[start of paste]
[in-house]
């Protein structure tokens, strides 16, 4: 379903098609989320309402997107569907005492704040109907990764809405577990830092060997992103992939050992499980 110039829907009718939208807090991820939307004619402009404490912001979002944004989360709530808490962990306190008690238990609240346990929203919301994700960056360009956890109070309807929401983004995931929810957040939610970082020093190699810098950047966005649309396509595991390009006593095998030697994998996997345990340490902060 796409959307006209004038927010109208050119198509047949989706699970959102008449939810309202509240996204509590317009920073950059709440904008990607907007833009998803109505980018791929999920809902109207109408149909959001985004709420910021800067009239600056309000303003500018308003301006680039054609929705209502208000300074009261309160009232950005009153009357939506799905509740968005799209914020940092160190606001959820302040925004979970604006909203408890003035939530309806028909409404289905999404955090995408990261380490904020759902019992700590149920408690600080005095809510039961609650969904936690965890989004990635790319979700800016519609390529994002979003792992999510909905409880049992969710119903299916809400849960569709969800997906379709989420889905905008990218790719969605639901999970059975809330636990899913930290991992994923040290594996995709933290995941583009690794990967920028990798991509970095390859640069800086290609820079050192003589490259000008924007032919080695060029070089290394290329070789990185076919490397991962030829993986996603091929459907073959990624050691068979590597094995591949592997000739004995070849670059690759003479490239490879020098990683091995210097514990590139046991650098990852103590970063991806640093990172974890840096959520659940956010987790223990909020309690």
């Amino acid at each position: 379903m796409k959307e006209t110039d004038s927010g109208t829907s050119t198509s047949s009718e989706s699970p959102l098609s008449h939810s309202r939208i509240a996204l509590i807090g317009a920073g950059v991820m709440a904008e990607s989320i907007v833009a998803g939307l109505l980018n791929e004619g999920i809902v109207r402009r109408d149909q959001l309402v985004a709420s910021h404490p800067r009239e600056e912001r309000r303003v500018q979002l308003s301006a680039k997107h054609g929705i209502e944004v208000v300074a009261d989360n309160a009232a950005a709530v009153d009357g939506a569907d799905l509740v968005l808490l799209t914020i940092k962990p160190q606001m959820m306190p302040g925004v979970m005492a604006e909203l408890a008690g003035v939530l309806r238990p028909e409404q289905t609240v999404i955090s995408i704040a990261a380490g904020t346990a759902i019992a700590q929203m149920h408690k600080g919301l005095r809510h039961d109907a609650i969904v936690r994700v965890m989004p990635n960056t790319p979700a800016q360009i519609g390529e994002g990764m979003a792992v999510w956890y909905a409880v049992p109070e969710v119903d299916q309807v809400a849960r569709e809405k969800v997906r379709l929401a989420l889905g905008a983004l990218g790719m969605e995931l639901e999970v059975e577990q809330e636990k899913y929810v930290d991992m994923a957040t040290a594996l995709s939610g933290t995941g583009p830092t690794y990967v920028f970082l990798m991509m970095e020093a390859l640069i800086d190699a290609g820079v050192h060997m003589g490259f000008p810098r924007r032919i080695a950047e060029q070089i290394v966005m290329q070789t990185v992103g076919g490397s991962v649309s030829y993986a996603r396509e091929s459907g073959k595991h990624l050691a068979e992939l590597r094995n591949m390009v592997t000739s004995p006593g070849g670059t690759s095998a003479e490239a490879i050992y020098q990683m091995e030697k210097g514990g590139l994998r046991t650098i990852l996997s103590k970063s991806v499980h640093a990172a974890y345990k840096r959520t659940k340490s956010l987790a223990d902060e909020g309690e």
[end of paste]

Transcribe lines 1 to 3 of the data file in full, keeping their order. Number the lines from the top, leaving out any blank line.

[in-house]
């Protein structure tokens, strides 16, 4: 379903098609989320309402997107569907005492704040109907990764809405577990830092060997992103992939050992499980 110039829907009718939208807090991820939307004619402009404490912001979002944004989360709530808490962990306190008690238990609240346990929203919301994700960056360009956890109070309807929401983004995931929810957040939610970082020093190699810098950047966005649309396509595991390009006593095998030697994998996997345990340490902060 796409959307006209004038927010109208050119198509047949989706699970959102008449939810309202509240996204509590317009920073950059709440904008990607907007833009998803109505980018791929999920809902109207109408149909959001985004709420910021800067009239600056309000303003500018308003301006680039054609929705209502208000300074009261309160009232950005009153009357939506799905509740968005799209914020940092160190606001959820302040925004979970604006909203408890003035939530309806028909409404289905999404955090995408990261380490904020759902019992700590149920408690600080005095809510039961609650969904936690965890989004990635790319979700800016519609390529994002979003792992999510909905409880049992969710119903299916809400849960569709969800997906379709989420889905905008990218790719969605639901999970059975809330636990899913930290991992994923040290594996995709933290995941583009690794990967920028990798991509970095390859640069800086290609820079050192003589490259000008924007032919080695060029070089290394290329070789990185076919490397991962030829993986996603091929459907073959990624050691068979590597094995591949592997000739004995070849670059690759003479490239490879020098990683091995210097514990590139046991650098990852103590970063991806640093990172974890840096959520659940956010987790223990909020309690």
């Amino acid at each position: 379903m796409k959307e006209t110039d004038s927010g109208t829907s050119t198509s047949s009718e989706s699970p959102l098609s008449h939810s309202r939208i509240a996204l509590i807090g317009a920073g950059v991820m709440a904008e990607s989320i907007v833009a998803g939307l109505l980018n791929e004619g999920i809902v109207r402009r109408d149909q959001l309402v985004a709420s910021h404490p800067r009239e600056e912001r309000r303003v500018q979002l308003s301006a680039k997107h054609g929705i209502e944004v208000v300074a009261d989360n309160a009232a950005a709530v009153d009357g939506a569907d799905l509740v968005l808490l799209t914020i940092k962990p160190q606001m959820m306190p302040g925004v979970m005492a604006e909203l408890a008690g003035v939530l309806r238990p028909e409404q289905t609240v999404i955090s995408i704040a990261a380490g904020t346990a759902i019992a700590q929203m149920h408690k600080g919301l005095r809510h039961d109907a609650i969904v936690r994700v965890m989004p990635n960056t790319p979700a800016q360009i519609g390529e994002g990764m979003a792992v999510w956890y909905a409880v049992p109070e969710v119903d299916q309807v809400a849960r569709e809405k969800v997906r379709l929401a989420l889905g905008a983004l990218g790719m969605e995931l639901e999970v059975e577990q809330e636990k899913y929810v930290d991992m994923a957040t040290a594996l995709s939610g933290t995941g583009p830092t690794y990967v920028f970082l990798m991509m970095e020093a390859l640069i800086d190699a290609g820079v050192h060997m003589g490259f000008p810098r924007r032919i080695a950047e060029q070089i290394v966005m290329q070789t990185v992103g076919g490397s991962v649309s030829y993986a996603r396509e091929s459907g073959k595991h990624l050691a068979e992939l590597r094995n591949m390009v592997t000739s004995p006593g070849g670059t690759s095998a003479e490239a490879i050992y020098q990683m091995e030697k210097g514990g590139l994998r046991t650098i990852l996997s103590k970063s991806v499980h640093a990172a974890y345990k840096r959520t659940k340490s956010l987790a223990d902060e909020g309690e």